Fat Duck, Bray

After the whirlwind of Harry Potter we all learned that to suspend one’s disbelief in reality and step into a world touched by wizardry and magic can be truly inspiring. Last Wednesday lunchtime I crossed over into Heston Blumenthal’s world and found a whole new normality.

We arrived in Bray 20 minutes early, and so after having read Heston’s advice on the importance of a cleansed palate we popped into the charming and friendly Hinds Head Hotel for a palate cleansing vodka and tonic. It was then a few light steps to the door of The Fat Duck where we were warmly welcomed. We found ourselves in the middle of the charming low ceilinged room, punctuated with beautiful artistic fixtures, so that you know you are in a place where every detail is carefully considered.

There are menus to suit every taste and budget, we chose from the exceptionally good valued lunch menu, and the regular a la carte. I asked the friendly french wine waiter for recommendations and he made some friendly choices, of which we chose a full bodied and buttery provencal white – unusual for the area, Chateau Simon, Pellet, 1996, which went on to live up to the complex flavours well.

To ensure our palates were thoroughly scrubbed we were served a procession of amuse geules, of varied textures and flavours, after which your tongue is tingling in long forgotten places.

Marion stepped bravely into the unknown with her choice of snail porridge for the first course – although after tasting this we were all spellbound!

I often find that after the taste sensations of the appetisers, the main course is prolonged too far – this was no exception, but it was the enjoyment that was prolonged. Lorna’s pigeon breast was exquisitely cooked, moist and succulent and rich. My saddle of lamb lived up to the rave reviews, and the green beans with it were split lengthways, to get the most flavour out. The green coffee bean’s sauce served with the blonde’s duck breast had the satisfying taste of something unusually savoury.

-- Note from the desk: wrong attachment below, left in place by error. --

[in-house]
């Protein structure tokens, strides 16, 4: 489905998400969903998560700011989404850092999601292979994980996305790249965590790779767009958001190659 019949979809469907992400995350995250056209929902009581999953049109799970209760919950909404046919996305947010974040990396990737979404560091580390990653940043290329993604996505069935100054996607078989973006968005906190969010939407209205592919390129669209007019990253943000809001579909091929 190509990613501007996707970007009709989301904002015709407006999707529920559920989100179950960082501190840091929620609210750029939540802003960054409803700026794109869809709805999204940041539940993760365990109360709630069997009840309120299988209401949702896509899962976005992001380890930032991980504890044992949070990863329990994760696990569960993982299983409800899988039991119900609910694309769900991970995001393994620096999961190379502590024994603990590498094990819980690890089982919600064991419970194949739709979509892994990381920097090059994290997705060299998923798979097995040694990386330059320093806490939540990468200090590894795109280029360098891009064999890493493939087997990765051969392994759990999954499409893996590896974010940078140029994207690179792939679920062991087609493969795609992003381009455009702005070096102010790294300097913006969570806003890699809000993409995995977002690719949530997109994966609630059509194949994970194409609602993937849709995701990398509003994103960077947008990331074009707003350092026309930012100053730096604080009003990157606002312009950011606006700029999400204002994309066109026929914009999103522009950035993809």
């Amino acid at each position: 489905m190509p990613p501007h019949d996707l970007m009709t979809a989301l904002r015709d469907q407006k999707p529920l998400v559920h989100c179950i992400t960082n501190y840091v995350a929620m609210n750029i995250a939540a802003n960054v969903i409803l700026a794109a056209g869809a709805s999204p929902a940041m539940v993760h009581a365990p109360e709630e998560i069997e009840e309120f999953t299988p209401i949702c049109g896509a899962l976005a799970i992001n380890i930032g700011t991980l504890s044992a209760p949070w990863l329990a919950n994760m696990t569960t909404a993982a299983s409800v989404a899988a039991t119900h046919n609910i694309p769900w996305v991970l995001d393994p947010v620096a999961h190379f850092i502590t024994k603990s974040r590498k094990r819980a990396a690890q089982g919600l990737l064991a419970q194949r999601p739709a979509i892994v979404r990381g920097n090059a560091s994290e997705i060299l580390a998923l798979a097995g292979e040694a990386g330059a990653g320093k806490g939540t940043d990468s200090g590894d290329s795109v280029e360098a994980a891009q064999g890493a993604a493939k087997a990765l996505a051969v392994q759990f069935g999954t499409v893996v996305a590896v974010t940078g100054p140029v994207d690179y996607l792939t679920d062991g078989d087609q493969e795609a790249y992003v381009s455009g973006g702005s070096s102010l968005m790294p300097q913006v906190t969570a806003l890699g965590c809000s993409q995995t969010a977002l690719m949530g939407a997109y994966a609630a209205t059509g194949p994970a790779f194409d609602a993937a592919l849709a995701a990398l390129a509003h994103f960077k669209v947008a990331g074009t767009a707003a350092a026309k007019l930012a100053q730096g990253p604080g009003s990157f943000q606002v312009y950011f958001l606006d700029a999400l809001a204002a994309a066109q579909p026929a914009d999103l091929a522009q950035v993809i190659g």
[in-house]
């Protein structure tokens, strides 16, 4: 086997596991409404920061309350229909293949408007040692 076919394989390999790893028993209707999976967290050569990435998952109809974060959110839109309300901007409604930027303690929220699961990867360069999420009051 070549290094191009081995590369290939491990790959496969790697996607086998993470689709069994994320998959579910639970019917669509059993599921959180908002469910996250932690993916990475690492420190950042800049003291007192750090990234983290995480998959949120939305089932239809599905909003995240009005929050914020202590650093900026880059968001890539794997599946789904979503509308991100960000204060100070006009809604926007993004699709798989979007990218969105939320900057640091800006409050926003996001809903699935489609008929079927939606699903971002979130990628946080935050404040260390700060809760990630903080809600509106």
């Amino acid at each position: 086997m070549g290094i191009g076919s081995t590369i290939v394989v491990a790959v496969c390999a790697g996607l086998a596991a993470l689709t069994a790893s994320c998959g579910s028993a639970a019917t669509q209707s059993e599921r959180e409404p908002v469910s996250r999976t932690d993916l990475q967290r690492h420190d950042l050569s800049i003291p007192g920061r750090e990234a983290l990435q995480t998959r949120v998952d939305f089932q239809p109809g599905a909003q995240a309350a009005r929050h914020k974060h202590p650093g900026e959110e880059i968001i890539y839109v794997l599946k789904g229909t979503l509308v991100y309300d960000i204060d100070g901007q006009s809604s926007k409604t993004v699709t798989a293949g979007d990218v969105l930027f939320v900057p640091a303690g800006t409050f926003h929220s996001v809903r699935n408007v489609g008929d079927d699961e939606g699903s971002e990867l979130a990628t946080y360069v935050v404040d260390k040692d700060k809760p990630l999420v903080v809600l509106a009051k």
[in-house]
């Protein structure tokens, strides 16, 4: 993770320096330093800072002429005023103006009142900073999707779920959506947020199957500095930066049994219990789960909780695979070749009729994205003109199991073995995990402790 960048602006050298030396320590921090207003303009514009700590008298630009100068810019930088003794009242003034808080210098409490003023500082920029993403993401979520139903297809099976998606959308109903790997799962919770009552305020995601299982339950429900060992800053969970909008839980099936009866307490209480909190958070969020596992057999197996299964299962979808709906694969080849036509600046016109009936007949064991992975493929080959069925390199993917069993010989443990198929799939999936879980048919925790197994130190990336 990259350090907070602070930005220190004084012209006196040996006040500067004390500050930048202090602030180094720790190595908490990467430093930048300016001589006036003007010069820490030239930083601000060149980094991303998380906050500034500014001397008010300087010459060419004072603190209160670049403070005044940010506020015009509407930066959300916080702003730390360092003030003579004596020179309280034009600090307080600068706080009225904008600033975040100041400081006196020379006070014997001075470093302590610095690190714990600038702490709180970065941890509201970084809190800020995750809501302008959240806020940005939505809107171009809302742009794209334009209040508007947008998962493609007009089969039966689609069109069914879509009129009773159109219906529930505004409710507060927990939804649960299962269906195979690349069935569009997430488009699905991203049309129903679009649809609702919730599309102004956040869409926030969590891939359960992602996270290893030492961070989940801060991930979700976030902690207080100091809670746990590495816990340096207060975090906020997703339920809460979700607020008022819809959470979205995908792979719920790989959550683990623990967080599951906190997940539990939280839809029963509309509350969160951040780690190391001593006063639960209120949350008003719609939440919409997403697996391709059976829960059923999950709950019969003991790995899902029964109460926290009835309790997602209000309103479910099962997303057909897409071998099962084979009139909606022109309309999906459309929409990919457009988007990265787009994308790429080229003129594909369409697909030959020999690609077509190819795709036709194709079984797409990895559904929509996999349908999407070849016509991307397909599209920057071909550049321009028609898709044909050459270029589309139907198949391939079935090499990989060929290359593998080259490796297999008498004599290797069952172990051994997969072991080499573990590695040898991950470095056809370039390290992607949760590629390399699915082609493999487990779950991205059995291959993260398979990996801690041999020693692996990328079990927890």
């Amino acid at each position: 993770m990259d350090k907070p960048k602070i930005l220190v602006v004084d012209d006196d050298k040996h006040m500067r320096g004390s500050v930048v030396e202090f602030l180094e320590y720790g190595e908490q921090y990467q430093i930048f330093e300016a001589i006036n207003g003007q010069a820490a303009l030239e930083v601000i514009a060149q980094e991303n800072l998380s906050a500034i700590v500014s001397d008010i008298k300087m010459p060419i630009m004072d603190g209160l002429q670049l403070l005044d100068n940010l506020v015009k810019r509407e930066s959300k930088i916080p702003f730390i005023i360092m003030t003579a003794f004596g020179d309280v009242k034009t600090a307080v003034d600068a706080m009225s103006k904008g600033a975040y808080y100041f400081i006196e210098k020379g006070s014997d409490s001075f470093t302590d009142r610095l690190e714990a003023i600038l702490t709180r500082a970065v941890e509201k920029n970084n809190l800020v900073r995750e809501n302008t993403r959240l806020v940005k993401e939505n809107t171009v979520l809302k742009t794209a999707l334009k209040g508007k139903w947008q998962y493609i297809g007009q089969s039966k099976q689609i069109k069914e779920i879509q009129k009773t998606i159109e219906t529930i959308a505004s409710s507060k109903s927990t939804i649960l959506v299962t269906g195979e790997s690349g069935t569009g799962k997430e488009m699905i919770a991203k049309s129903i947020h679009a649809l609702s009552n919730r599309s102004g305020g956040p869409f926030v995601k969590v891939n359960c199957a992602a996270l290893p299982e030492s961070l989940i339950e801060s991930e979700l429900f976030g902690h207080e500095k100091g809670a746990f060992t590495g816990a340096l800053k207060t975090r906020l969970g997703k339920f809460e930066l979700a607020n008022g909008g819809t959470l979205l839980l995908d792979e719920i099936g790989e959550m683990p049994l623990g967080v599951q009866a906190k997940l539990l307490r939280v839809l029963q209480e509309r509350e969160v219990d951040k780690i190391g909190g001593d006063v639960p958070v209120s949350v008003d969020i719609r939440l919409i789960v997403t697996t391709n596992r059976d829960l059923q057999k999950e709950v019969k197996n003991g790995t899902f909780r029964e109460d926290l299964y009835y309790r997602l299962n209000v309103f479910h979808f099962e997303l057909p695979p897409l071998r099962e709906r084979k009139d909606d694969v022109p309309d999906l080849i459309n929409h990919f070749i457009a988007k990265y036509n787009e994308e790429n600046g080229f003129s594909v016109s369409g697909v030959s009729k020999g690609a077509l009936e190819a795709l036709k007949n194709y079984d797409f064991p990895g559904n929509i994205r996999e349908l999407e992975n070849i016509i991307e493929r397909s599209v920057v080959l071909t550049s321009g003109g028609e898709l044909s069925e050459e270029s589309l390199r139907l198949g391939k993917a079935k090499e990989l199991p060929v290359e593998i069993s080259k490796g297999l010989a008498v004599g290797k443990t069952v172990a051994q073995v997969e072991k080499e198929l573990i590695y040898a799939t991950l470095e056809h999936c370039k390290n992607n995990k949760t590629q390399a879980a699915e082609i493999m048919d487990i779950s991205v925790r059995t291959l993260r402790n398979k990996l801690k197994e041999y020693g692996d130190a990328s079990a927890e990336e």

Before we were allowed into the parallel universe of desserts at The Fat Duck, we cleansed our palates with an intense shot of red pepper, held in a japanese handmade paper thin lollipop, accompanied with a beetroot (much underused flavour) jelly. Then we were ready.

The salted butter caramel was declared by the whole table as the only way to eat caramel, but the unsatisfying intense chocolate of the sorbet fell on deaf palates. The much lauded bacon and egg ice cream is interesting, but does outstay it’s welcome in the far reaches of one’s gullet. By now our palates were tingling and the fromage blanc ice cream didn’t appeal to enough of my taste buds to declare it great, but the nougat glace was a different thing altogether – textured, rich flavourful and served at the perfect temperature. A fitting end to our meal – unfortunately the real world was knocking at our window and we had to step over before coffee. We promised ourselves coffee at Starbucks, but as soon as we stepped out into the spring sunshine, we knew that no eating experience would ever be the same again, and Starbucks coffee is one bit of reality that we didn’t want to experience quite so soon!

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